It used to be easy, says Attorney Matthew Effland. If you spotted someone reading on the job, you just told them to go back to work. Now, they have headphones on—are they listening to an audio conference on HR compliance, music that relaxes them, or a digital book?
Unfortunately, you are going to have people who abuse your technology. They are going to send e-mails of the wrong nature, access sites they shouldn’t, or simply spend the day doing things that aren’t related to their jobs, Effland says. And when you try to discipline, they’ll yell, "Constitutional privacy rights!"
Effland is a shareholder at the Indianapolis office of the national law firm Ogletree Deakins. His comments originally appeared in our sister publication, the HR Manager’s Legal Reporter.
How many of these outraged responses have you heard?
But it’s my computer! It’s sitting on my desk.
What I do from my home computer is my business!
You were listening to my private phone calls?
You can’t go through my e-mail—it’s private.
That’s the kind of pushback HR managers are getting from employees, says Effland.
The ‘Constitutional Right to Privacy’
Do employees have a constitutional right to privacy at work? Many employees think that they do. Here’s an example from Effland.
Someone is stealing Subway® sandwiches from the refrigerator. To find the culprit, after hours you secretly go around to each desk looking for Subway wrappers.
You find them in Joe’s office in his trash can, and the next day you discipline Joe. He says, "What are you doing going into my office? The door was shut; you can’t do that!" In a government agency, that employee may be right; in private firms, however, probably not, says Effland.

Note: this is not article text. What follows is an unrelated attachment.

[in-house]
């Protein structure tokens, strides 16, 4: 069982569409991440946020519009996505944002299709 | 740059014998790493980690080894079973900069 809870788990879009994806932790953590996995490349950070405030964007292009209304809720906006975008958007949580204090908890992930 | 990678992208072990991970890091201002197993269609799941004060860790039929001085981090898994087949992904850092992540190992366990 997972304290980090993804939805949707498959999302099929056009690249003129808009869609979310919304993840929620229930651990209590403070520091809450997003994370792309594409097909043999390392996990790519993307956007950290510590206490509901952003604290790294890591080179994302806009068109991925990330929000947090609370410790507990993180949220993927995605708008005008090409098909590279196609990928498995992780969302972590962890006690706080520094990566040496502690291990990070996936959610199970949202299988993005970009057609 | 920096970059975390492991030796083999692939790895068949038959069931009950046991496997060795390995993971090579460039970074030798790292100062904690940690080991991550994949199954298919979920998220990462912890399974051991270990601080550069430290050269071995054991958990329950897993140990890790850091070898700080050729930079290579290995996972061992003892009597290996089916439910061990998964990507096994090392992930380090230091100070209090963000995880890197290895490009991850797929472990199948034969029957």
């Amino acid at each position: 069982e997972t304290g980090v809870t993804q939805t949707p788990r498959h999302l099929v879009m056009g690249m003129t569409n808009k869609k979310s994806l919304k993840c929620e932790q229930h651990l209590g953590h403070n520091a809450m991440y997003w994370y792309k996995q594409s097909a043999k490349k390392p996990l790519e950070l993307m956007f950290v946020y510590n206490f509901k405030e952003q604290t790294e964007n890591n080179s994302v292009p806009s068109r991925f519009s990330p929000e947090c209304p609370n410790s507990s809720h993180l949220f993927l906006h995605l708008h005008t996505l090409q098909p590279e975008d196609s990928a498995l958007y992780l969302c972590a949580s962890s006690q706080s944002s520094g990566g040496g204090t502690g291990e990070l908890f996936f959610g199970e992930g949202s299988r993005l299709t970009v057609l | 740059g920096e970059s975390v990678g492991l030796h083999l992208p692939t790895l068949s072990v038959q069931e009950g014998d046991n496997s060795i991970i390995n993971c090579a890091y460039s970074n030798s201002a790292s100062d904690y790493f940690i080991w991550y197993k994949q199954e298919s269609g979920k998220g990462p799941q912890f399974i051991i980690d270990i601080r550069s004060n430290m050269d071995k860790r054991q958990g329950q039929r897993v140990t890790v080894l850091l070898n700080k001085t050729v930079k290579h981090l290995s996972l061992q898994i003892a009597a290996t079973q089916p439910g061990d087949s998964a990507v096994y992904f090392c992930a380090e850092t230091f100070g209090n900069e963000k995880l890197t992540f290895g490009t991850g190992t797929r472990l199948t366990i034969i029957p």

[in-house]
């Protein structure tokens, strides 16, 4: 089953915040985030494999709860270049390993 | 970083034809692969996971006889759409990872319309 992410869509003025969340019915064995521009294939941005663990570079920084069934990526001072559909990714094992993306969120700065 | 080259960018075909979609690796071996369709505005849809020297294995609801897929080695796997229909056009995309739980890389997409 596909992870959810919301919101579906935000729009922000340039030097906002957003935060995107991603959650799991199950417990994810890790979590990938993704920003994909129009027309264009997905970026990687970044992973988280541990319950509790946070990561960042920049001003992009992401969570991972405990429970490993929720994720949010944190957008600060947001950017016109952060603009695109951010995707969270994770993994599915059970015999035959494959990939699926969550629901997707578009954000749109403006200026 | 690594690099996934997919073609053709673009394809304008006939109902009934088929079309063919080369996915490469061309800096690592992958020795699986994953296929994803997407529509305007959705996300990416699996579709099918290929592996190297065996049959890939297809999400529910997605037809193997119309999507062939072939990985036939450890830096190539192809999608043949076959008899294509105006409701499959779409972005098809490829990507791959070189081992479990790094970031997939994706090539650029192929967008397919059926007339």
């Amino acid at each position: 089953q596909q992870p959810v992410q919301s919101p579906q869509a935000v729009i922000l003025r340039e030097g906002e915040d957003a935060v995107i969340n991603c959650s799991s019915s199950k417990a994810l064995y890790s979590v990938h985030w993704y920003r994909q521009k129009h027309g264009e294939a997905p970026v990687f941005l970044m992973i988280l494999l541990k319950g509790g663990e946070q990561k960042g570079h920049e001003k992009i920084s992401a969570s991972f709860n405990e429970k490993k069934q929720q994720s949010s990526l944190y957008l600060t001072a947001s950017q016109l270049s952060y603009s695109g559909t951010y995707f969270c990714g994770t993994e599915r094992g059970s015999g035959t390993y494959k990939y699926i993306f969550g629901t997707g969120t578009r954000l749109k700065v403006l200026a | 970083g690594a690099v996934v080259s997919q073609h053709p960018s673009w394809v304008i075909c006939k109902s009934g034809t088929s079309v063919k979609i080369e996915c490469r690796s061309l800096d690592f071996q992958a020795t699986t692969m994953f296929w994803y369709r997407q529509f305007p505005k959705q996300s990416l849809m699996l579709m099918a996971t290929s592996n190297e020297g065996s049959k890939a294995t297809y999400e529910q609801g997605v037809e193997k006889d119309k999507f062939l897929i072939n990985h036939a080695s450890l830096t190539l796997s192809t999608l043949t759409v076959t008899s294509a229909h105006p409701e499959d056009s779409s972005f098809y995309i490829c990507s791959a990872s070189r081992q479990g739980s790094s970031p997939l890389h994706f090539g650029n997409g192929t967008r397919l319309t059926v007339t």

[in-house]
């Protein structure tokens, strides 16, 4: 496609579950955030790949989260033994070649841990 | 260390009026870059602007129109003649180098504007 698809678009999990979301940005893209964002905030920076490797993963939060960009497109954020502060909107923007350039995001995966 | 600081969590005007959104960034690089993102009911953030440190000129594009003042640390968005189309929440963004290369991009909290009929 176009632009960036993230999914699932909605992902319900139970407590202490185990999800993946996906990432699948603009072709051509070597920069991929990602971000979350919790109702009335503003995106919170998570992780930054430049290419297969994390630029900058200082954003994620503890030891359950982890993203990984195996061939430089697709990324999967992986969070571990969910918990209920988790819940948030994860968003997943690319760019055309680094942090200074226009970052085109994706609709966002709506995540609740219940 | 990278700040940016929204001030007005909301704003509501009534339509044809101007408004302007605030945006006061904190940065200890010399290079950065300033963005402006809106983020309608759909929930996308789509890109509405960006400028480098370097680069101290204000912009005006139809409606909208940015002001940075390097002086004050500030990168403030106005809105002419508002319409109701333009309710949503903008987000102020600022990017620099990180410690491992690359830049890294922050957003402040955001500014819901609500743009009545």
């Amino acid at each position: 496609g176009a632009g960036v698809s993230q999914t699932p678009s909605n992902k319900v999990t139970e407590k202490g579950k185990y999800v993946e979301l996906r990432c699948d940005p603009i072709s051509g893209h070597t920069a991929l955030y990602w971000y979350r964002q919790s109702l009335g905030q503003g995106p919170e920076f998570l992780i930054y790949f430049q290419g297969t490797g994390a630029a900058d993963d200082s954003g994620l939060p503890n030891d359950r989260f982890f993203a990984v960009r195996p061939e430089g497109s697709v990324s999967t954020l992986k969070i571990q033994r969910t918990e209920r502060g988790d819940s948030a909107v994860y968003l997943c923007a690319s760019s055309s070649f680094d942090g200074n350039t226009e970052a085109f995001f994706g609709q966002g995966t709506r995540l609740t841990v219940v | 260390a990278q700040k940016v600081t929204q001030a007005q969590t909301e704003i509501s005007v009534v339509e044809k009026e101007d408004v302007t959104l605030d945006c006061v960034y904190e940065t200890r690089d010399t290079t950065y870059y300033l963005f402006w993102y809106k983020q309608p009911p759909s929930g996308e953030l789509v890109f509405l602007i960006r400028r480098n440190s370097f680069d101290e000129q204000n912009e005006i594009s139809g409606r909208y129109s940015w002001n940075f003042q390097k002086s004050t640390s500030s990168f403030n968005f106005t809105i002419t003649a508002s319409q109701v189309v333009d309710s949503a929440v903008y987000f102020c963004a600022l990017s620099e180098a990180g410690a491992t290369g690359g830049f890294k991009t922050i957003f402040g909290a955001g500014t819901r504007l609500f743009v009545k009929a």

Limiting Expectations in a Government Setting
As private citizens we have rights against “unreasonable search and seizure,” and when we work in a government setting, we essentially have that same protection.
But that varies based on the job, Effland notes. To limit expectations in a government setting, figure out, based on the individual’s job, what the expectation of privacy should be.
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For example, the person who runs the ticket booth at the government parking lot has little expectation of privacy. Others share her booth. Anyone can look in. She has some privacy rights, but not many.
On the other hand, the governor’s chief of staff has a high expectation of privacy in his office.
Privacy in a Private Setting
For all employees not in public or government settings, there is no constitutional right to privacy at work, says Effland. It’s easy—if you don’t want the boss snooping, work somewhere else.
Creating a Right to Privacy
However, if the organization is not careful, it can unwittingly create a right of privacy by its actions.
For example, if you tell people “We won’t search,” “We won’t monitor,” then you’ve probably established their right to privacy.
As another example, if you say “Don’t worry, just shut your door, no one will ever go in there,” you might have set up an expectation.
Keys, passcards, and passwords may also create an implied right to privacy.
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How to Erase an Implied Right to Privacy
Limiting expectations is the key to erasing any implied right of privacy, says Effland.
- Do not provide assurance of privacy beyond what is necessary.
- Make sure handbooks state explicitly that at work, employees have no expectation of privacy.
- When giving out anything that might indicate privacy—like keys, passcards, or passwords—clarify with employees and put in your policy that this does not confer any privacy rights.
- Avoid obvious errors. Naturally, you don’t want to spy on people in the bathroom or put cameras in the showers—that’s just common sense. By the way, Effland adds, courts will bend over backward to find a way of getting a company that tries something like that.
In tomorrow’s Advisor, we’ll give some of Effland’s tips on e-mail, and take a look at BLR’s extraordinary website, HR.BLR.com.
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